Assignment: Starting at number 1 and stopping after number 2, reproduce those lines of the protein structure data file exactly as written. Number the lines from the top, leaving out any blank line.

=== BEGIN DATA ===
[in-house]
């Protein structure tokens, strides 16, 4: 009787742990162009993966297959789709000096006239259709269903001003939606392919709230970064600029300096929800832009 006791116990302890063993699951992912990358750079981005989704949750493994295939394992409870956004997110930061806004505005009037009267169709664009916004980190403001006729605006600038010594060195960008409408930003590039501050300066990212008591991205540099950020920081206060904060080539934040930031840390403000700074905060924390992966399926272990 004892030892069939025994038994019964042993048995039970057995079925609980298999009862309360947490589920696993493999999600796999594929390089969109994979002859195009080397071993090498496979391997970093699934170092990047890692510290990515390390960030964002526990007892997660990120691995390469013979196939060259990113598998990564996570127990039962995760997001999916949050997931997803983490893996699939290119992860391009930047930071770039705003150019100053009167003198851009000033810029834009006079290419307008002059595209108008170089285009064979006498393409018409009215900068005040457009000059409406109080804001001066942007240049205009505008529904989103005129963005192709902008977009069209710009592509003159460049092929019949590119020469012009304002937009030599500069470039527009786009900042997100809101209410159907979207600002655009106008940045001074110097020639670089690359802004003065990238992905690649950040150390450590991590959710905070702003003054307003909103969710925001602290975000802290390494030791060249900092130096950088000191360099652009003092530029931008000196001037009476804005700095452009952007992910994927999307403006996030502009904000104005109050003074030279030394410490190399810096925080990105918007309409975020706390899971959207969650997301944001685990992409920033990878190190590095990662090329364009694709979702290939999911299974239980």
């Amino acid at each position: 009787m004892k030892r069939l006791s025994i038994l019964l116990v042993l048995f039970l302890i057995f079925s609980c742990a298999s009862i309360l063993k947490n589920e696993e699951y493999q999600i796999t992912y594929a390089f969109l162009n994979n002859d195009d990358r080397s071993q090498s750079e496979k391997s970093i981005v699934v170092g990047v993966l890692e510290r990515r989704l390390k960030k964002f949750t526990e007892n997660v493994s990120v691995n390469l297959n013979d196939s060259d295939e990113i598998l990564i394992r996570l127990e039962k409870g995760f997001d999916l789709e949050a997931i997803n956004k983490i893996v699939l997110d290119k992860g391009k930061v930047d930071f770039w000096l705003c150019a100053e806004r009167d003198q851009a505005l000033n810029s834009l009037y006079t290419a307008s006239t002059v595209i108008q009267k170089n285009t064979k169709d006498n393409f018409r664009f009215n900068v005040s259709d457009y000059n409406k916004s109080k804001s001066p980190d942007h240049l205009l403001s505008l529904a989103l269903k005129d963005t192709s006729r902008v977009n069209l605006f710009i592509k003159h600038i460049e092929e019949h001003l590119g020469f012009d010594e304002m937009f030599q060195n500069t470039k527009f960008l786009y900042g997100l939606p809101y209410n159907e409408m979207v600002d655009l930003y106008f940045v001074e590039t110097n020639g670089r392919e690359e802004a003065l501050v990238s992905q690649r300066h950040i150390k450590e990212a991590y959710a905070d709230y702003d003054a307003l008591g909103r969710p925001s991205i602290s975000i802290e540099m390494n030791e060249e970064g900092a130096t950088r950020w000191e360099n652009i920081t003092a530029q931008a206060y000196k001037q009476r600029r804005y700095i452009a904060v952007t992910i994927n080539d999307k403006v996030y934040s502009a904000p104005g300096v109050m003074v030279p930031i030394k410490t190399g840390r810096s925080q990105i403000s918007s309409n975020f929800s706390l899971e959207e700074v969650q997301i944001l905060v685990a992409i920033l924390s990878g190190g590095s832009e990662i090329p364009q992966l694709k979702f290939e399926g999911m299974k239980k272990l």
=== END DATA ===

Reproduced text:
[in-house]
């Protein structure tokens, strides 16, 4: 009787742990162009993966297959789709000096006239259709269903001003939606392919709230970064600029300096929800832009 006791116990302890063993699951992912990358750079981005989704949750493994295939394992409870956004997110930061806004505005009037009267169709664009916004980190403001006729605006600038010594060195960008409408930003590039501050300066990212008591991205540099950020920081206060904060080539934040930031840390403000700074905060924390992966399926272990 004892030892069939025994038994019964042993048995039970057995079925609980298999009862309360947490589920696993493999999600796999594929390089969109994979002859195009080397071993090498496979391997970093699934170092990047890692510290990515390390960030964002526990007892997660990120691995390469013979196939060259990113598998990564996570127990039962995760997001999916949050997931997803983490893996699939290119992860391009930047930071770039705003150019100053009167003198851009000033810029834009006079290419307008002059595209108008170089285009064979006498393409018409009215900068005040457009000059409406109080804001001066942007240049205009505008529904989103005129963005192709902008977009069209710009592509003159460049092929019949590119020469012009304002937009030599500069470039527009786009900042997100809101209410159907979207600002655009106008940045001074110097020639670089690359802004003065990238992905690649950040150390450590991590959710905070702003003054307003909103969710925001602290975000802290390494030791060249900092130096950088000191360099652009003092530029931008000196001037009476804005700095452009952007992910994927999307403006996030502009904000104005109050003074030279030394410490190399810096925080990105918007309409975020706390899971959207969650997301944001685990992409920033990878190190590095990662090329364009694709979702290939999911299974239980």